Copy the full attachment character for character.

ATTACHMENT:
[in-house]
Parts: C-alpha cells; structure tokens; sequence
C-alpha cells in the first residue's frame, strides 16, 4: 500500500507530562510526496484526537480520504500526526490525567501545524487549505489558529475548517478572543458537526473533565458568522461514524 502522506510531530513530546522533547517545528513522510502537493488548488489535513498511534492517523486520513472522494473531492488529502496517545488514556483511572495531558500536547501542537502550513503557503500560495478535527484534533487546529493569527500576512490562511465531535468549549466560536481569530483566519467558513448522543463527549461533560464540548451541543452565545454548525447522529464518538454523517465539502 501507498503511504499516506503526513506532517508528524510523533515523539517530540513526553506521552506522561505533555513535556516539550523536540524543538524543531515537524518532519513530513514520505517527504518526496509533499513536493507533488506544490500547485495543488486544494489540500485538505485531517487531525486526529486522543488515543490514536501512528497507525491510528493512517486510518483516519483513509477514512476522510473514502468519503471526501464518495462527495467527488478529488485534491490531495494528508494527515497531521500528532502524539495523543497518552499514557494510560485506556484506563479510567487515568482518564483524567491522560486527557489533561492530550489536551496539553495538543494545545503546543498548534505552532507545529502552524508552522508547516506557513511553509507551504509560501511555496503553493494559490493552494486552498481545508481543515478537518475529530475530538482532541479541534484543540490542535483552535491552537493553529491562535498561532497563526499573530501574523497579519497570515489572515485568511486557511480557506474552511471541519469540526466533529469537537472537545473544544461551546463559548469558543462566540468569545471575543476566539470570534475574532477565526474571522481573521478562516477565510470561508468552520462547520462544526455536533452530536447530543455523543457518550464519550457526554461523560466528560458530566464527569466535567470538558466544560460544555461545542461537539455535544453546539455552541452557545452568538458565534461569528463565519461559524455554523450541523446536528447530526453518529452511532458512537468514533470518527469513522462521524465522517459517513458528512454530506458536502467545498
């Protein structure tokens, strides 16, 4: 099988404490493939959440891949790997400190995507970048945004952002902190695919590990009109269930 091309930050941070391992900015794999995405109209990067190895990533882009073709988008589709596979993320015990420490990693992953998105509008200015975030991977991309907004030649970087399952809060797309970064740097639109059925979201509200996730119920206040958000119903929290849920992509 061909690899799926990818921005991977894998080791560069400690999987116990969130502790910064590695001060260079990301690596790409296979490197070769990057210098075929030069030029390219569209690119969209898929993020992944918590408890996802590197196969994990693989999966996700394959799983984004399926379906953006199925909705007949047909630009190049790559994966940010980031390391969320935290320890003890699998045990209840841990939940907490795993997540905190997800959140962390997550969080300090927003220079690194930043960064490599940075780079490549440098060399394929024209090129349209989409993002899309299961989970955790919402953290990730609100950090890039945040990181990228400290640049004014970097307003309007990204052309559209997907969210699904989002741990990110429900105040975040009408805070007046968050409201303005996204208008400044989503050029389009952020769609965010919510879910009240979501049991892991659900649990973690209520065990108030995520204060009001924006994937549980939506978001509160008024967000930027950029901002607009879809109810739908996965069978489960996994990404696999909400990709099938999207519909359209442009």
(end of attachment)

[in-house]
Parts: C-alpha cells; structure tokens; sequence
C-alpha cells in the first residue's frame, strides 16, 4: 500500500507530562510526496484526537480520504500526526490525567501545524487549505489558529475548517478572543458537526473533565458568522461514524 502522506510531530513530546522533547517545528513522510502537493488548488489535513498511534492517523486520513472522494473531492488529502496517545488514556483511572495531558500536547501542537502550513503557503500560495478535527484534533487546529493569527500576512490562511465531535468549549466560536481569530483566519467558513448522543463527549461533560464540548451541543452565545454548525447522529464518538454523517465539502 501507498503511504499516506503526513506532517508528524510523533515523539517530540513526553506521552506522561505533555513535556516539550523536540524543538524543531515537524518532519513530513514520505517527504518526496509533499513536493507533488506544490500547485495543488486544494489540500485538505485531517487531525486526529486522543488515543490514536501512528497507525491510528493512517486510518483516519483513509477514512476522510473514502468519503471526501464518495462527495467527488478529488485534491490531495494528508494527515497531521500528532502524539495523543497518552499514557494510560485506556484506563479510567487515568482518564483524567491522560486527557489533561492530550489536551496539553495538543494545545503546543498548534505552532507545529502552524508552522508547516506557513511553509507551504509560501511555496503553493494559490493552494486552498481545508481543515478537518475529530475530538482532541479541534484543540490542535483552535491552537493553529491562535498561532497563526499573530501574523497579519497570515489572515485568511486557511480557506474552511471541519469540526466533529469537537472537545473544544461551546463559548469558543462566540468569545471575543476566539470570534475574532477565526474571522481573521478562516477565510470561508468552520462547520462544526455536533452530536447530543455523543457518550464519550457526554461523560466528560458530566464527569466535567470538558466544560460544555461545542461537539455535544453546539455552541452557545452568538458565534461569528463565519461559524455554523450541523446536528447530526453518529452511532458512537468514533470518527469513522462521524465522517459517513458528512454530506458536502467545498
């Protein structure tokens, strides 16, 4: 099988404490493939959440891949790997400190995507970048945004952002902190695919590990009109269930 091309930050941070391992900015794999995405109209990067190895990533882009073709988008589709596979993320015990420490990693992953998105509008200015975030991977991309907004030649970087399952809060797309970064740097639109059925979201509200996730119920206040958000119903929290849920992509 061909690899799926990818921005991977894998080791560069400690999987116990969130502790910064590695001060260079990301690596790409296979490197070769990057210098075929030069030029390219569209690119969209898929993020992944918590408890996802590197196969994990693989999966996700394959799983984004399926379906953006199925909705007949047909630009190049790559994966940010980031390391969320935290320890003890699998045990209840841990939940907490795993997540905190997800959140962390997550969080300090927003220079690194930043960064490599940075780079490549440098060399394929024209090129349209989409993002899309299961989970955790919402953290990730609100950090890039945040990181990228400290640049004014970097307003309007990204052309559209997907969210699904989002741990990110429900105040975040009408805070007046968050409201303005996204208008400044989503050029389009952020769609965010919510879910009240979501049991892991659900649990973690209520065990108030995520204060009001924006994937549980939506978001509160008024967000930027950029901002607009879809109810739908996965069978489960996994990404696999909400990709099938999207519909359209442009």